We must first respect ourselves

Veronica Fernandez

View of Viñales, Pinar del Rio. Photo: Sayuri Correa

Last week I had to go to Alamar (a neighborhood located to the east of Havana Bay).  After waiting for more than an hour for the route 26 bus, which runs between that community and Cojimar (also located to the east of the capital), I decided to make the trip on foot, crossing over a bridge that joins these two areas.

I hadn’t taken this path for some time, but I thought it would be good to take a walk and clear my mind by enjoying the landscape around where the river flows out to the sea.  I set off on my journey in excellent spirits, but after I had made it halfway there, I had to turn around and quickly go back.

It turned out that almost two blocks before getting to the bridge, an excess of all types of garbage and debris had been strewn along the entire shore, completely covering the sand.  Even the path that people would normally take through this area was blanketed.

In addition to the massive amount of trash that extended up and down the whole coast, there were rotting fish covered with flies and maggots an other animals all around.

I was left perplexed.  In all the years I’ve lived in Cojimar and walked through the area, I’d never seen anything like this.  It was so sickening and repugnant that many people did the same thing as me, they veered off the path.  Some were cursing and I saw two young pregnant women begin to vomit, which was completely understandable.

The need to take care of the environment is constantly reported on in the media.  Programs are featured on climatic change and what we are calling for at the world level to stop the degradation that we have all caused to mother earth.  But there’s a big difference between what’s being said and what’s being done.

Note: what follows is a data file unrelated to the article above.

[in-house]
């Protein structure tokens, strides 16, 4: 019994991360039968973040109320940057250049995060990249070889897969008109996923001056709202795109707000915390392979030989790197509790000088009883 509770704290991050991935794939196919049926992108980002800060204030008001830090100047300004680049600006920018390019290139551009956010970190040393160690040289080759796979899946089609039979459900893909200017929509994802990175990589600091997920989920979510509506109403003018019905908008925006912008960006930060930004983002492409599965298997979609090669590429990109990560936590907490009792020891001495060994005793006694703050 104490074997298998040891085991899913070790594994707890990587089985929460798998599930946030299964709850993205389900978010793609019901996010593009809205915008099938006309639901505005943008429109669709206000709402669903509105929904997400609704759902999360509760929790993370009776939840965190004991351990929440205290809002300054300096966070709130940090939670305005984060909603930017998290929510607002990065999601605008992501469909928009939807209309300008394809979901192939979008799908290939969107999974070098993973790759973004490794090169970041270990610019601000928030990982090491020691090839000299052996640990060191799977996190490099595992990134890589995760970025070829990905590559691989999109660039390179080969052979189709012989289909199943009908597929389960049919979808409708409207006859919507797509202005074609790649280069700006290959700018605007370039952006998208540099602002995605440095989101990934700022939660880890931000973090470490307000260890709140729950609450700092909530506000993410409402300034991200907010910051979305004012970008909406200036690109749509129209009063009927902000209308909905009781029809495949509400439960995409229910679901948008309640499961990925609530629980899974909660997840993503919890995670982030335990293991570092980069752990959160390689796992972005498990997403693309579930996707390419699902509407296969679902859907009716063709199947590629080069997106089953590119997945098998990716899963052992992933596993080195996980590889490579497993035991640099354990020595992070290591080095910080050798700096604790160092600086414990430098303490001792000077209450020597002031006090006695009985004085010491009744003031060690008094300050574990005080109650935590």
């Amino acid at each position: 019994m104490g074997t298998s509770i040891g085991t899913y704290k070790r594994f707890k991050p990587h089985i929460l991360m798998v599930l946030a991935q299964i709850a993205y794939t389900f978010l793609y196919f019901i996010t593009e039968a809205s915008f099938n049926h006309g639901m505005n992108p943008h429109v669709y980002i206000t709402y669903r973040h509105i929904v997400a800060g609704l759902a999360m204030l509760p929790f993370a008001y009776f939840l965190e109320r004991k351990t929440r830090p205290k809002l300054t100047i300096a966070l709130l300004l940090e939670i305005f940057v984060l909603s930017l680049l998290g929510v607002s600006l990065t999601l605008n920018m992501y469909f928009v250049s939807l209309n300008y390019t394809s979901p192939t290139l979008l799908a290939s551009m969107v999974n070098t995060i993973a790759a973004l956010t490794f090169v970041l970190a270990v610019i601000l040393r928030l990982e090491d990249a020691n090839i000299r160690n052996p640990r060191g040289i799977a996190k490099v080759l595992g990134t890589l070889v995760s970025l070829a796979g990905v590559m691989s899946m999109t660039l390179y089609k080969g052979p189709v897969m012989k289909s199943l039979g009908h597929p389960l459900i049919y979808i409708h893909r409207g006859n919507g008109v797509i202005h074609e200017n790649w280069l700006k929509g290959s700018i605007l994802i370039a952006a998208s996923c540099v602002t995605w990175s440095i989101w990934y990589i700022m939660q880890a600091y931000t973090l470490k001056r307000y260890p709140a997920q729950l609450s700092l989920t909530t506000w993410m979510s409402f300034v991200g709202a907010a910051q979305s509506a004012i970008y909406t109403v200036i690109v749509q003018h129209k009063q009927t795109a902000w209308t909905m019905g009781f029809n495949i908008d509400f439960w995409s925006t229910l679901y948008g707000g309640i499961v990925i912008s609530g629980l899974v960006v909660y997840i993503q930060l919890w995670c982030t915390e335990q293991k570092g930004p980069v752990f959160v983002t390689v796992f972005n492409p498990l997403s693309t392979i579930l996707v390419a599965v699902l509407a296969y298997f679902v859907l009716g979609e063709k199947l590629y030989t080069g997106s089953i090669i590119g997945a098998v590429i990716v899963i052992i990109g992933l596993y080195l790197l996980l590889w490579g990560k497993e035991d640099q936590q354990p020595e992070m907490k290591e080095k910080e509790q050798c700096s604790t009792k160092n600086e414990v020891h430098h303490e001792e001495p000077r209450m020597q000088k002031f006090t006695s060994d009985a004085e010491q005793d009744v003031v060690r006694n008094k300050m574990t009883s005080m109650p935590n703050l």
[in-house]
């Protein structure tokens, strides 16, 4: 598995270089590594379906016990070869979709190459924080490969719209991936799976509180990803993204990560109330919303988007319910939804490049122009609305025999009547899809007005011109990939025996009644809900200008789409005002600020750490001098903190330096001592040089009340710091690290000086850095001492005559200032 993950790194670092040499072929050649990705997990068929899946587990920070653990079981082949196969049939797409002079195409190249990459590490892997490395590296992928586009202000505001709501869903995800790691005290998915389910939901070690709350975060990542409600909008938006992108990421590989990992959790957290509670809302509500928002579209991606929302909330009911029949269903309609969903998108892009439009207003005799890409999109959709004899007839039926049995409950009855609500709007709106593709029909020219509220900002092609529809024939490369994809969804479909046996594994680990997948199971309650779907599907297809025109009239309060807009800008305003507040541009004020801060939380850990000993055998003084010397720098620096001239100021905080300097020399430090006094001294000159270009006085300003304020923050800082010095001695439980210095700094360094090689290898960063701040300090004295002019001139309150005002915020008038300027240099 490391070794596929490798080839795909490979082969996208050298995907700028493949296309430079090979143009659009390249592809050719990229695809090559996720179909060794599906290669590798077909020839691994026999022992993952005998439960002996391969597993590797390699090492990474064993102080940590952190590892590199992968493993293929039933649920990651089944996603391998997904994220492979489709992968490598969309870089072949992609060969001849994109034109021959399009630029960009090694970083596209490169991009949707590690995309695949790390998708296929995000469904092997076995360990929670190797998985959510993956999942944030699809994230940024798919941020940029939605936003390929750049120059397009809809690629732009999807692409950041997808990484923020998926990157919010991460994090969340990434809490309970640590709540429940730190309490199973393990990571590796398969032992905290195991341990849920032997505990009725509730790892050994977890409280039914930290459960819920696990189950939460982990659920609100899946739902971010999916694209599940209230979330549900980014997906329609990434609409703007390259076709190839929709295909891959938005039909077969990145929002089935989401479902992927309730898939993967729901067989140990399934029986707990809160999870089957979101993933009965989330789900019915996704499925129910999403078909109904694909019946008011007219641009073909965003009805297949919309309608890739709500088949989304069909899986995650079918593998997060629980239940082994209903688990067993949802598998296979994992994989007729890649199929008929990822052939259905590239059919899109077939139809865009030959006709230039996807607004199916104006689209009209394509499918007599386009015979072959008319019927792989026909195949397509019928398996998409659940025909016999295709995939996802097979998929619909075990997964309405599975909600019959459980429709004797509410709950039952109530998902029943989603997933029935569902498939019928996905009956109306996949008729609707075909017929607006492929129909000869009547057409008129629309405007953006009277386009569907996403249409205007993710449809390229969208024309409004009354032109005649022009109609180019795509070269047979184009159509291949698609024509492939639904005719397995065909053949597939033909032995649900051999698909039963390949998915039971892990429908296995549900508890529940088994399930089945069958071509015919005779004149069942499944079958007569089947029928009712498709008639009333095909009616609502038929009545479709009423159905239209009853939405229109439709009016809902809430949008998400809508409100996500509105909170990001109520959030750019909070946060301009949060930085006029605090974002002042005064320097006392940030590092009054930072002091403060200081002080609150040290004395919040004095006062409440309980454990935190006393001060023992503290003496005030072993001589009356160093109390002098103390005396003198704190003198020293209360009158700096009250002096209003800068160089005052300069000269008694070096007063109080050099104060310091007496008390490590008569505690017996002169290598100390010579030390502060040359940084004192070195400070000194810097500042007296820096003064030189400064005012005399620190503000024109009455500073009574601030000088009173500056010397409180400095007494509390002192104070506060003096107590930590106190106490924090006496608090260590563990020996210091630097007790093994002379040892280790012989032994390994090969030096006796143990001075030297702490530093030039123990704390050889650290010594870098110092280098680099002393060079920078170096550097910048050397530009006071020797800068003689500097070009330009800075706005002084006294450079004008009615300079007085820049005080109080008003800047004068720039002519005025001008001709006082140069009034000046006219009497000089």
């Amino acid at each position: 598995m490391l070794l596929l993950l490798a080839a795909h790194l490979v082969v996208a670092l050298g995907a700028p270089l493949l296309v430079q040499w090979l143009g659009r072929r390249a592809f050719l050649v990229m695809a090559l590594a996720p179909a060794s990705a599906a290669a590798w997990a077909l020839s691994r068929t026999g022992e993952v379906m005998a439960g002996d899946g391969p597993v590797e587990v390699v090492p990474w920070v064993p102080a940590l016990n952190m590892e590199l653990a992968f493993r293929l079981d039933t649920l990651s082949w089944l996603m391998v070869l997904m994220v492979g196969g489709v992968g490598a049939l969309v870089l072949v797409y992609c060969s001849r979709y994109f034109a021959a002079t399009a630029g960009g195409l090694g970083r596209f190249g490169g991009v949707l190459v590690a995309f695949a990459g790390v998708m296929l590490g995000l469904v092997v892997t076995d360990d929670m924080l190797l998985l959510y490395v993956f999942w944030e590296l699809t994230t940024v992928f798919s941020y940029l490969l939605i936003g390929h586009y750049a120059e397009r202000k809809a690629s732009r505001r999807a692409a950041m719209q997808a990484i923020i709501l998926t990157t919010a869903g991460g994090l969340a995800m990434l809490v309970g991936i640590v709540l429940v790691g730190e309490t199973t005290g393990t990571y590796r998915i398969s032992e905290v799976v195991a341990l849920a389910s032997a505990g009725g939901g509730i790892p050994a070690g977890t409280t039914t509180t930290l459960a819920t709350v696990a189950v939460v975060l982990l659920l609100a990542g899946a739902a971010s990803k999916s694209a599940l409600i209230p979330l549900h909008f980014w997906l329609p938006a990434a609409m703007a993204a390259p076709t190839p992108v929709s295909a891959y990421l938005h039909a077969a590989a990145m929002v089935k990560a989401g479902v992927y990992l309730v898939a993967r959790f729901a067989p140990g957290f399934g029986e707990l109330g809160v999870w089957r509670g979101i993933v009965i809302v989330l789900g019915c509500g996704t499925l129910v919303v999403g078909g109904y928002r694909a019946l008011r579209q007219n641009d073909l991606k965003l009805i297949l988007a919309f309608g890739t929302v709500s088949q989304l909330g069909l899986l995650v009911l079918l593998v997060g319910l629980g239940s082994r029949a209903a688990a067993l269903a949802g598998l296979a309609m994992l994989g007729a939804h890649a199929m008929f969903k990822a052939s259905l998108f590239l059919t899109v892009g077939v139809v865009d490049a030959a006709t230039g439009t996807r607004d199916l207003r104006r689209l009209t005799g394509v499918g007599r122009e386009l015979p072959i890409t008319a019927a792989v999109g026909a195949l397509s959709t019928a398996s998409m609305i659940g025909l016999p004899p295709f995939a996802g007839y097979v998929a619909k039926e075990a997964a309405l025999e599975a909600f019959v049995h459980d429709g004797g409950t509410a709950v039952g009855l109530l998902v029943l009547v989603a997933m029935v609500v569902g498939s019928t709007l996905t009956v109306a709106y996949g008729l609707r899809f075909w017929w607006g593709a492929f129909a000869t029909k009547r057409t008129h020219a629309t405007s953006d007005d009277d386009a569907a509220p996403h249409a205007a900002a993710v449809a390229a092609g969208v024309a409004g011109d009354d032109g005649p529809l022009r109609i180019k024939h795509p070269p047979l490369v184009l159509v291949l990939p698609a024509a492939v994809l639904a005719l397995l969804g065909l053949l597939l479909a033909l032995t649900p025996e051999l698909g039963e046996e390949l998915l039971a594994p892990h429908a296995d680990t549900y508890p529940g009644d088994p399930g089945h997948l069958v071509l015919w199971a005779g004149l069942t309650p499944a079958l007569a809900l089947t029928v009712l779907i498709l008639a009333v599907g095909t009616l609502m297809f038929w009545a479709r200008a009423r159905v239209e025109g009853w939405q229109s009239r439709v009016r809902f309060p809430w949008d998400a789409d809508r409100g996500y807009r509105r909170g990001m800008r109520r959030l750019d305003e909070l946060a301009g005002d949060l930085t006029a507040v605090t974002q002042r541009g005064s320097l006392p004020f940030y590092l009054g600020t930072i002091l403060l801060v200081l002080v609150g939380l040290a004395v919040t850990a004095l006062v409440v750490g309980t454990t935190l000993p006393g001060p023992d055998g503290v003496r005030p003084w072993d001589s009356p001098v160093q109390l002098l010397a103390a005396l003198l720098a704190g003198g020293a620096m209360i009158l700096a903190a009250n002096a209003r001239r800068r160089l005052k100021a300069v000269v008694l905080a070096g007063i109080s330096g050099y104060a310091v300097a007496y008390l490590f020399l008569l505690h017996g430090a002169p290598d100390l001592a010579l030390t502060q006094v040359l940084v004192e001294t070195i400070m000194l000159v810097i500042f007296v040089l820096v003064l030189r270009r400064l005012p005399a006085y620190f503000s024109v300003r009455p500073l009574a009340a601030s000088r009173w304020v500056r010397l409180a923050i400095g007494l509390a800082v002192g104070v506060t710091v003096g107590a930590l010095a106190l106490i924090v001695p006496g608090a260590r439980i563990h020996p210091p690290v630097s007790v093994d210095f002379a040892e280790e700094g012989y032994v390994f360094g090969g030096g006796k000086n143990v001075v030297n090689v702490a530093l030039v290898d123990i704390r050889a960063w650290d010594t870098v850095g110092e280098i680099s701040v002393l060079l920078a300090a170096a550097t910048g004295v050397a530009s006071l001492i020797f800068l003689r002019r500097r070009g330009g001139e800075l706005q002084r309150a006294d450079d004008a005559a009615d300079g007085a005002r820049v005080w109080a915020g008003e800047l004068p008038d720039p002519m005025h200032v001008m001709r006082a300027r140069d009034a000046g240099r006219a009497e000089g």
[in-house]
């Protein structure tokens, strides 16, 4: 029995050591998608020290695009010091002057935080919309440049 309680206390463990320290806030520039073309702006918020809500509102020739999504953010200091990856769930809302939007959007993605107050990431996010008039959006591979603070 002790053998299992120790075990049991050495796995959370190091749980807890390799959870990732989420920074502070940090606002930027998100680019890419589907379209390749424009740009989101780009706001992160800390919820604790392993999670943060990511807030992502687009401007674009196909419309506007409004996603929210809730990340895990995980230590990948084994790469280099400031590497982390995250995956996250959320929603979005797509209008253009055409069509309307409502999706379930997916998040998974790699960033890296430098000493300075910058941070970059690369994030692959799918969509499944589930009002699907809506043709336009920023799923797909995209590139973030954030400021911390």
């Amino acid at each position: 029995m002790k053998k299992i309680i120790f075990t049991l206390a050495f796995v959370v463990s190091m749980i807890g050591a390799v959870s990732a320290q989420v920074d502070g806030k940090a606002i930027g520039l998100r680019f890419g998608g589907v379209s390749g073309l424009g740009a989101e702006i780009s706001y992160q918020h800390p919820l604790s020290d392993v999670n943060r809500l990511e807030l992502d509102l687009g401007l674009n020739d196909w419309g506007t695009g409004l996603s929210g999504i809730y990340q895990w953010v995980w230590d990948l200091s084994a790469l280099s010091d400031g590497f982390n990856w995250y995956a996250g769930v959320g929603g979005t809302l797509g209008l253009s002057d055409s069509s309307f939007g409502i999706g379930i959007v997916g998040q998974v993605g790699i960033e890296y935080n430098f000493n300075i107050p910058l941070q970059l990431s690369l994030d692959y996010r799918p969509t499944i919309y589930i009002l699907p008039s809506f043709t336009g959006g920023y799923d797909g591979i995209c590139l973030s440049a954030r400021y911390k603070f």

We are also told about the widespread epidemics that have affected or can affect the planet, as well as the hygienic-health measures used to prevent the spread of these diseases.  However, we have to ask whether it’s possible to sustain or maintain a population healthy when these things occur.

How far can our infestation index go with an environment like the one I’ve just described?  Who’s demanding this, and who’s to blame?  Where is the leadership needed to deal with this?  Can Cuba be a medical power while such things are occurring?

We have offered the world our health system through our doctors serving in difficult internationalists missions in remote and isolated places around the planet.  However, a lot is left to be desired when we stumble on situations in our own country like I did.

Above all, I think we should be an example to ourselves.  We must demonstrate to the world what we’re able to do from within.  We must respect ourselves so that they respect us, and I also think that our people deserve to be respected enough to be able go on walks where the streets, roads and beaches are maintained free of garbage and filth.  This too is called health.

Veronica Fernadez

Veronica Fernandez: I was born in the town of Regla, on the other side of Havana Bay. Over the years, many people from Regla have gone to live in Cojimar, fleeing the contamination from the petroleum refinery in Regla. That's what my family did when I was just four years old. Since I was a little girl I have been drawn to the arts and letters. Poetry and narrative writing are my favorites. I had the good fortune to study philology, a branch of the human sciences dealing with language and literature, at the University of Havana with top notch professors. As a Capricorn, I adore organization, people who are mature, the romantic things in life and the lack of self-interest that is the backbone of these times. I enjoy our typical Cuban food, (white rice, black beans, pork and yucca with garlic sauce) and also Italian food. I also like chocolate and drinking a mojito (rum cocktail) in the historic center of my city.



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